It is likely that the current merger plan faces similar regulatory hurdles in Vietnam. In particular, the outcome would depend on how regulators choose to interpret the impact of the merger on market competition particularly since Grab already has significant market power, which raises the spectre of market power concentration.
Although both firms are foreign-owned, Vietnamese authorities can intervene so far as the outcome affects the Vietnamese market. From the firm’s perspective, counter-arguments for the merger are likely to be aligned with their synergies in other industries such as food delivery and digital payments in addition to assets in ride-hailing.
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Within the industry at large, the likelihood of increased competition in the short-term is high. Over the past two years, multiple firms both domestic and foreign-owned have entered the market for ride hailing services. For instance, Aber, FastGo, and Be Group JSC have all launched motorbike ride-hailing apps. Russia’s InDriver also entered the industry in 2020. Numerous Vietnamese start-ups also operate in the market.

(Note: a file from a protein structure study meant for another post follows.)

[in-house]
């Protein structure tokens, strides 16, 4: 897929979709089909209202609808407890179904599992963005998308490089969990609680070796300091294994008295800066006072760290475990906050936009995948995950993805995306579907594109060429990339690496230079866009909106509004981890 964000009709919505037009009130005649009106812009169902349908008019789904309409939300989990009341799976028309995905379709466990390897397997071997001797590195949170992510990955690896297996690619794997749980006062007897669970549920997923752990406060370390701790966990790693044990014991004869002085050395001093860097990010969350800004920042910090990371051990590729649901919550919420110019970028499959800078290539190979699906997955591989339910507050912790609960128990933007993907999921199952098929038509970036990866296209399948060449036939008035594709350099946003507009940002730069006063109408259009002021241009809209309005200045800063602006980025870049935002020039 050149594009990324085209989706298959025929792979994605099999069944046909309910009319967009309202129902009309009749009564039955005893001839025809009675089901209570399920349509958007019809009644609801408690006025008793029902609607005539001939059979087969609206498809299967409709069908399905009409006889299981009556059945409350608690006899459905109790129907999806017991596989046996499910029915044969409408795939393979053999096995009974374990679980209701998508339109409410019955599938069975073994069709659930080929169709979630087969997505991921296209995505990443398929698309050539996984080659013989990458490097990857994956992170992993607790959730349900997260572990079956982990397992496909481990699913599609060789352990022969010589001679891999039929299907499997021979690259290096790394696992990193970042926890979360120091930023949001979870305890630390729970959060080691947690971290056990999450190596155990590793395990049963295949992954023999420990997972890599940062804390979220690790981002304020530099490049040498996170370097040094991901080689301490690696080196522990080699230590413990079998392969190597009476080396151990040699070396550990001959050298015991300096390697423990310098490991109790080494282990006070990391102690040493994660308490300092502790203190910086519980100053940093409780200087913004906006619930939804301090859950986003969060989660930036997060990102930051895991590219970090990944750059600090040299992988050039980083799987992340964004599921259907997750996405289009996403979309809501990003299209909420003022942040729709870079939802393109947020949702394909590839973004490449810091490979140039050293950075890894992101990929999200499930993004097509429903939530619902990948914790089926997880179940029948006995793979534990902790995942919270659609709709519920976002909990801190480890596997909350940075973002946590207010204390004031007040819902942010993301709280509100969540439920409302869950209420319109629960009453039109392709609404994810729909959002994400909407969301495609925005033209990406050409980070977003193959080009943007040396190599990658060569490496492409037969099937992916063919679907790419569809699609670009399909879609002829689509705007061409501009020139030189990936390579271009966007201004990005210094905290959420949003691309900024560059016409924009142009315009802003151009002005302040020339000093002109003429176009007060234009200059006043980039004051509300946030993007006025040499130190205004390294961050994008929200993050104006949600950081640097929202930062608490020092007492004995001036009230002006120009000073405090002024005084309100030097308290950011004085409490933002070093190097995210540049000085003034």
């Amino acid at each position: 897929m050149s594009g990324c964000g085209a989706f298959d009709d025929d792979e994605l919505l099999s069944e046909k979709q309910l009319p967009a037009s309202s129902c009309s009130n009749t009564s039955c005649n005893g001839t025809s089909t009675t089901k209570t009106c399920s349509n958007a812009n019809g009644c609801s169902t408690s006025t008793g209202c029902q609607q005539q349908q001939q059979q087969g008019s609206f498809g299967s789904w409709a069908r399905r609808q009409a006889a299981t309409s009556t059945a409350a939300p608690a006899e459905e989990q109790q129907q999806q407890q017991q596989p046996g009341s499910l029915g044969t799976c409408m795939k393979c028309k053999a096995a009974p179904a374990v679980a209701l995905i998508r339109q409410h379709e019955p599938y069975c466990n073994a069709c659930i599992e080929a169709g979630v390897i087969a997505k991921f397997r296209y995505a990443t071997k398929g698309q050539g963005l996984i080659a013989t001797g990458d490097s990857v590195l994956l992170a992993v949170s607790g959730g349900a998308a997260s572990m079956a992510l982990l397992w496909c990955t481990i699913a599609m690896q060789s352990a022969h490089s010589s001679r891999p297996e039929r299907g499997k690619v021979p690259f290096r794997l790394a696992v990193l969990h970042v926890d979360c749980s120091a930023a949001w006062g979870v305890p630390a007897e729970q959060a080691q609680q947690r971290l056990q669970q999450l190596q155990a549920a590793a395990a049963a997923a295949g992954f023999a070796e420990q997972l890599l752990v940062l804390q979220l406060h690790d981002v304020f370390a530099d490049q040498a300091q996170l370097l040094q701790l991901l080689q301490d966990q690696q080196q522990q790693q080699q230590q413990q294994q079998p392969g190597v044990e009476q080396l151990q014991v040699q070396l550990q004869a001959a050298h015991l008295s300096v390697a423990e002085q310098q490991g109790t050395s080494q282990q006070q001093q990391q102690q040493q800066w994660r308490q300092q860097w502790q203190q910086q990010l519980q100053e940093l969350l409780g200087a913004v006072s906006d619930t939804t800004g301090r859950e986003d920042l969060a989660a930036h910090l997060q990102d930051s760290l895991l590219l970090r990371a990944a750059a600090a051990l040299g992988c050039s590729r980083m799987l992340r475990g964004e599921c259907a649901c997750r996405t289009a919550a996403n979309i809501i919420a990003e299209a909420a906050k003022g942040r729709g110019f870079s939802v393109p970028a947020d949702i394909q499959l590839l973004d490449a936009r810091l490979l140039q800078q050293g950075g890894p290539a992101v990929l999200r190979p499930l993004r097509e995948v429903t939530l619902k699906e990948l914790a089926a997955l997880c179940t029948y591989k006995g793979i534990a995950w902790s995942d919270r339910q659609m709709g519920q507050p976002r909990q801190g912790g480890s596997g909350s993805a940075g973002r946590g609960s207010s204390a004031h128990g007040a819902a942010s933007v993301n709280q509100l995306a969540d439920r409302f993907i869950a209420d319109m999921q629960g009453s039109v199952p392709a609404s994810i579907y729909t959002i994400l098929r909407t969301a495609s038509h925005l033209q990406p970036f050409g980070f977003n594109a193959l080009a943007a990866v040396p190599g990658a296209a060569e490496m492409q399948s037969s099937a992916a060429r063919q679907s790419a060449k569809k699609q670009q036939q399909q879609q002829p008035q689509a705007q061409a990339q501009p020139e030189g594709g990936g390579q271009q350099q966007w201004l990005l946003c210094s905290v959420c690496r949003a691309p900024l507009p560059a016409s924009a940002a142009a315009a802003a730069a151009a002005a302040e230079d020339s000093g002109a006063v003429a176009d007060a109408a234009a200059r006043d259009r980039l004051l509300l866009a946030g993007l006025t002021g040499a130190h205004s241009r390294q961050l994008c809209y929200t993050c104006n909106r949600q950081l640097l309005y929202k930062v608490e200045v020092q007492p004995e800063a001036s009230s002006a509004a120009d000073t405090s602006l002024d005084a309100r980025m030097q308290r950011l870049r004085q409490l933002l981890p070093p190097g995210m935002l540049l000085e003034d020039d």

New entrants in the ride-hailing industry have focused on product differentiation and incentive schemes to attract consumers as well as drivers. For instance, FastGo provides health and theft insurance to drivers and invests in a rigorous driver training program in a bid to attract consumers based on a better consumer experience. Similarly, ViApp has based its competitive bid on discounted pricing.
As the size and growth of the industry expand at an exponential rate, it is likely that new entrants will attempt to challenge the dominant position of established firms through pricing, product innovation, and network incentives.
Lateral expansion of established firms
The most significant strategy implemented by established firms to protect their position in the industry has been expansion into related services such as food delivery, package delivery, and shopping services. For example, in 2020 Grab Vietnam announced a shopping service as well as a ‘driver-for-hire’ service. GoJek currently has 80,000 partner eateries.